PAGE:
Weekly review: heavy words thrown between the palaces

Weekly review: heavy words thrown between the palaces

 

By Daniel Stroe – Bucharest

This past week has marked an unprecedented inflammation of the political speech in Bucharest with the two rivals – PM Victor Ponta vs President Traian Basescu – embroiled in an ever ferocious fight as elections approach.

Waters were again troubled after Ponta decided to refuse to countersign he decoration of a group of intellectuals Basescu had proposed, arguing that two of them, Horia Roman Patapievici and Mircea Mihaies, former heads of the Romanian Cultural Institute, “have expressed anti-Romanian and fascists positions”. His words sparked a tough reaction from the intellectual community and Mihaies sued the prime-minister. In return, President Basescu on Wednesday lodged a complaint with the Constitutional Court after Ponta’s refusal to countersign his proposal, accusing the latter of blocking the inter-institutional activity. On Friday, Basescu went on and decorated the intellectuals in an overtly defying gesture.

But Basescu’s reaction went even further. Speaking in a TV talk-show on Thursday, Basescu referred to Ponta’s personal life, reminding the audience the prime-minister had left “his six months pregnant wife” to marry the daughter of an influential social-democrat leader. Basescu referred to Ponta’s wife, Dacia Sarbu, daughter of Ilie Sarbu, one of the political veterans of the party Ponta is now leading. The President also alleged Ponta had asked him to be their Godfather which the prime-minister denied. The unusual exchange of words between Victoria Palace – seat of government – and the Cotroceni Palace – seat of Presidency – , beyond the classic political battleground now expanded into the personal area, shows a frenzied fight between the two which gains proportions as the presidential poll this fall approaches. Ponta is at the moment the favorite to succeed Basescu who leave the first job after two consecutive five year terms. But the head of state doesn’t miss any single opportunity to warn Ponta is not fit for the job.

The week also brought a first in the post-communist media. Daily Adevarul decided to disclose the source of an article which concerned PM Ponta after the latter struck back and called the journalists liars. It all started when the reporters of the newspaper published a news item saying PM Ponta was flying from Craiova, a city in SW Romania where he had paid a short visit, to Satu Mare, in NW Romania, on board of a military plane, citing sources among local officials in Craiova. Ponta, very careful about his public image now, was quick to report. “I have read on Adevarul website that I had been flown here aboard a military plane. Daily Adevarul is a lie as you have probably realized. We are civilians, we move about by what civilians move about” Ponta reacted after landing in Satu Mare. In return, Adevarul decided to reveal its source to show the story hadn’t been made up.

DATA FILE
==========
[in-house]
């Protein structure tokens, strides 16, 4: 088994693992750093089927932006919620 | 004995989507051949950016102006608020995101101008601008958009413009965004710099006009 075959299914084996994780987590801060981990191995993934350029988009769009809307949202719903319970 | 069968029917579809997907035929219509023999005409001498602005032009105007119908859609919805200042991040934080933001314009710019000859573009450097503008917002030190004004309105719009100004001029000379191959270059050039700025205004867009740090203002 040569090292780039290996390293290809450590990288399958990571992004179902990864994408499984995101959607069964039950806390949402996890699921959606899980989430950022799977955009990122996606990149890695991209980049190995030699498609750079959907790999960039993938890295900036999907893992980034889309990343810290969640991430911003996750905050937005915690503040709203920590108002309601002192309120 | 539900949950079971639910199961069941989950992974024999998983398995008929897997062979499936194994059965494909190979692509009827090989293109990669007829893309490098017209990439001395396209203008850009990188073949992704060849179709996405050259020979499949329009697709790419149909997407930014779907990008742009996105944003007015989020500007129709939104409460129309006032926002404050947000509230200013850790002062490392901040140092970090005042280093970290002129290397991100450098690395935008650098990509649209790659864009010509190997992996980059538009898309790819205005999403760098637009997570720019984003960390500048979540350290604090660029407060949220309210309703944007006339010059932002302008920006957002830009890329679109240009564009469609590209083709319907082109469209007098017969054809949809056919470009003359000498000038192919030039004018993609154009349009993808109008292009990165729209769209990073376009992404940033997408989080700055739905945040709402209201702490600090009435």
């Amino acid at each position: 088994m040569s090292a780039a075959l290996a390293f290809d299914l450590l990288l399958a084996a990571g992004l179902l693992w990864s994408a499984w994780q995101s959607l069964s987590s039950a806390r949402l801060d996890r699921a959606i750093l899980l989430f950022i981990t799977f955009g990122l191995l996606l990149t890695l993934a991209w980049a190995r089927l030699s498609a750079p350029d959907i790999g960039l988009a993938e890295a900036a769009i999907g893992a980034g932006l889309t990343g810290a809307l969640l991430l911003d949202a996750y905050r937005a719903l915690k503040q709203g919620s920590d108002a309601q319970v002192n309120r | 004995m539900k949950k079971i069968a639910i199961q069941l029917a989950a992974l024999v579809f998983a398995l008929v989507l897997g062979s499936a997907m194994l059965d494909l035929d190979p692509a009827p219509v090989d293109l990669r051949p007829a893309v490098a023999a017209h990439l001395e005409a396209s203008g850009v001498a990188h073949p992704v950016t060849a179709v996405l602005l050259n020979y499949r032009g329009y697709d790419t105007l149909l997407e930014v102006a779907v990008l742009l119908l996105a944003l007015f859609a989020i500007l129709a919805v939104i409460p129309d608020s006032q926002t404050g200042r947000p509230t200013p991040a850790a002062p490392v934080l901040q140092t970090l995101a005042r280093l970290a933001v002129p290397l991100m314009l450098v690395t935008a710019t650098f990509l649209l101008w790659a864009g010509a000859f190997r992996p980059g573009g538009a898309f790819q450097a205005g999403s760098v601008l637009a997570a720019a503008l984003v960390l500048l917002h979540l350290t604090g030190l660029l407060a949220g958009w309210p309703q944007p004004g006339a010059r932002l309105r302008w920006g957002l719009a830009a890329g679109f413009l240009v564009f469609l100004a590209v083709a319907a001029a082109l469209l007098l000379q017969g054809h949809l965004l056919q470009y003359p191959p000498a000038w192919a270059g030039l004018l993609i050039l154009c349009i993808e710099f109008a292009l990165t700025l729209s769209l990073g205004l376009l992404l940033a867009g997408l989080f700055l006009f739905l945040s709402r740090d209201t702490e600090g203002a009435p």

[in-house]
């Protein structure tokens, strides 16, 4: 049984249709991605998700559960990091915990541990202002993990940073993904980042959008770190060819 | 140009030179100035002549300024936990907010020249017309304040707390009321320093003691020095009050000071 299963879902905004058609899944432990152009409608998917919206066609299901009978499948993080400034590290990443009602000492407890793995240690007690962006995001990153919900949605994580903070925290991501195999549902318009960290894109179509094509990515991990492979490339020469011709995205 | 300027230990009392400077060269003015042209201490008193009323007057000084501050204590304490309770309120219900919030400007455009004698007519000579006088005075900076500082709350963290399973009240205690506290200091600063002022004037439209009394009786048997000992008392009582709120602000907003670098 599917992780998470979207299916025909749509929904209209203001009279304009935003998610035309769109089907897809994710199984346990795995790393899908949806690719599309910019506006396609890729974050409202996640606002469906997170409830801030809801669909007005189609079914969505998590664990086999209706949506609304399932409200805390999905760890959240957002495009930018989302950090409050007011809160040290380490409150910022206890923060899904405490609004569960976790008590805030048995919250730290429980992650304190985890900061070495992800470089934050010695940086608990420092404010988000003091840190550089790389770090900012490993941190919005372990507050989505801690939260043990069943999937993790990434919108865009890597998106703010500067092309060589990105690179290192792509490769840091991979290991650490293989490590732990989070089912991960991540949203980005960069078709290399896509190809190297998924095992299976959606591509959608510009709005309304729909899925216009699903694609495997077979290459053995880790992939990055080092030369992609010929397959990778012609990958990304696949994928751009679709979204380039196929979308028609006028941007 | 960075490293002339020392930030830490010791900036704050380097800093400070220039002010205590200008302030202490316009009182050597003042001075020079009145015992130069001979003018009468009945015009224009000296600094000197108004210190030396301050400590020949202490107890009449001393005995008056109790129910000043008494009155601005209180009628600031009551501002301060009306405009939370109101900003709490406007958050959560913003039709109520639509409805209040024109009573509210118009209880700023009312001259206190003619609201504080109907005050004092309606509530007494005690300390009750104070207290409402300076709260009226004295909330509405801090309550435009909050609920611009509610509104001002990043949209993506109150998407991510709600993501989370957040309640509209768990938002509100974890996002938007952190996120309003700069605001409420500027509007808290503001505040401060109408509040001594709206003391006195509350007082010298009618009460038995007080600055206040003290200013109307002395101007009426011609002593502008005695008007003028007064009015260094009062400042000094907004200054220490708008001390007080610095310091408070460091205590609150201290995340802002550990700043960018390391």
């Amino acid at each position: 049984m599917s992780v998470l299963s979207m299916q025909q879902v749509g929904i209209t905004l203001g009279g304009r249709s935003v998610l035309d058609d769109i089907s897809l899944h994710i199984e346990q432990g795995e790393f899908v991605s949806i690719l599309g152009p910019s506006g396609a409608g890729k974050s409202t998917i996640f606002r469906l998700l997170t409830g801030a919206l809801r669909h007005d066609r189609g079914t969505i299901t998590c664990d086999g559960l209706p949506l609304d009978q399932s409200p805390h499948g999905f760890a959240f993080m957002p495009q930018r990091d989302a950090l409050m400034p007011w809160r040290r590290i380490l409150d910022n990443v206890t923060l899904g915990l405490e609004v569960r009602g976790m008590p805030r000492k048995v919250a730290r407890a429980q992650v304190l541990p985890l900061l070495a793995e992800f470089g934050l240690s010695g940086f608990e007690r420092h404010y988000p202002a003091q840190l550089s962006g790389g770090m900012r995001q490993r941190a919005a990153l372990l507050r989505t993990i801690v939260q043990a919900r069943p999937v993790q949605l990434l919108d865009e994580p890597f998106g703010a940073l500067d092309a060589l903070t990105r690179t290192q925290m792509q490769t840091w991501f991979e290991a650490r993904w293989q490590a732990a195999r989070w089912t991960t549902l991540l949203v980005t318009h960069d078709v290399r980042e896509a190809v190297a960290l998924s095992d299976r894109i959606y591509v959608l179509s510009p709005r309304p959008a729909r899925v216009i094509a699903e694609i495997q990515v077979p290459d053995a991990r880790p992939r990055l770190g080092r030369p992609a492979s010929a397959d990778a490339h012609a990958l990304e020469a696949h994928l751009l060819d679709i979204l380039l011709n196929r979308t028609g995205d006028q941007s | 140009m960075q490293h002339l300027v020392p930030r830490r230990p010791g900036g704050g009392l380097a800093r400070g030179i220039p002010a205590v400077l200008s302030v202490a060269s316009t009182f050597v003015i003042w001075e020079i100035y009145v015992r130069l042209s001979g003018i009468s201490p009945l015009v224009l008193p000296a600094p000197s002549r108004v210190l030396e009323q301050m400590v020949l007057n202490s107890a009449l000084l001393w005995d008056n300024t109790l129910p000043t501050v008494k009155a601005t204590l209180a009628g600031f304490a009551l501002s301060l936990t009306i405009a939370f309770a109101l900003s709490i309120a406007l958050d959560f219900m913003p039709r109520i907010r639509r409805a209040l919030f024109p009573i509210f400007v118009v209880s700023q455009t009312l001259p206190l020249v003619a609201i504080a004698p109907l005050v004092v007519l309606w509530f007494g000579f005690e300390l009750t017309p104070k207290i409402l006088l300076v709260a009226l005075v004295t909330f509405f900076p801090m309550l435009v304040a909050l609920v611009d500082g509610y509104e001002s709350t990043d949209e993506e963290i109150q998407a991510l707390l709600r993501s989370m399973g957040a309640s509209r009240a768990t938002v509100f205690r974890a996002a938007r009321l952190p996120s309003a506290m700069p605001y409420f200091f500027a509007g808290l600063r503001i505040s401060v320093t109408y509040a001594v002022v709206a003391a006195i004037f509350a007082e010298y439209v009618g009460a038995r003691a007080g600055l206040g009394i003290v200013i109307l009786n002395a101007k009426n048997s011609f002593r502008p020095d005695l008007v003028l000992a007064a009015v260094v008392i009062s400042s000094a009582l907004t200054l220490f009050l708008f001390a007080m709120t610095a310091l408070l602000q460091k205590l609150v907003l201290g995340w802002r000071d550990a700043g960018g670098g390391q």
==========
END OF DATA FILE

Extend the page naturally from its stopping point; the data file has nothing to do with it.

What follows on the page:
With all the eyes on the political turmoil, the news of Ponta’s second anniversary in power barely made it to the public. His record is replete with controversy than achievements – attacks against the rule of law which drew the ire of the West (Basescu’s hasty impeachment in the summer of 2012, attempts to change the law so that lawmakers are shielded from corruption charges, failed privatizations, political appointments at the helm of crucial state institutions, attempts to gain control over those which remain politically independent, new taxes such as the controversial fuel excise, failed crucial projects such as the decentralization and the administrative reform and the new Constitution, the resurgence of the “local barons” problem, influential and corrupted local officials and confusing positions in the country’s foreign policy, with a series of pro-Chinese and pro-Russian bouts.

The Euro-elections will probably be the beginning of a new positioning of political parties and will also lead to a decantation of candidates for the first job in the country. Until now, the rightist parties fail to regroup around one single candidate which will decrease Ponta’s chances of becoming president, but this is expected to happen in the second semester. Analysts say that a second round of presidential elections in which Ponta will face a rightist candidate will probably end up with Ponta’s defeat. With the two camps preparing for a political war this fall, the public is left the impression the heavy artillery is not yet out in the battle field. So far, only small fire arms have been used.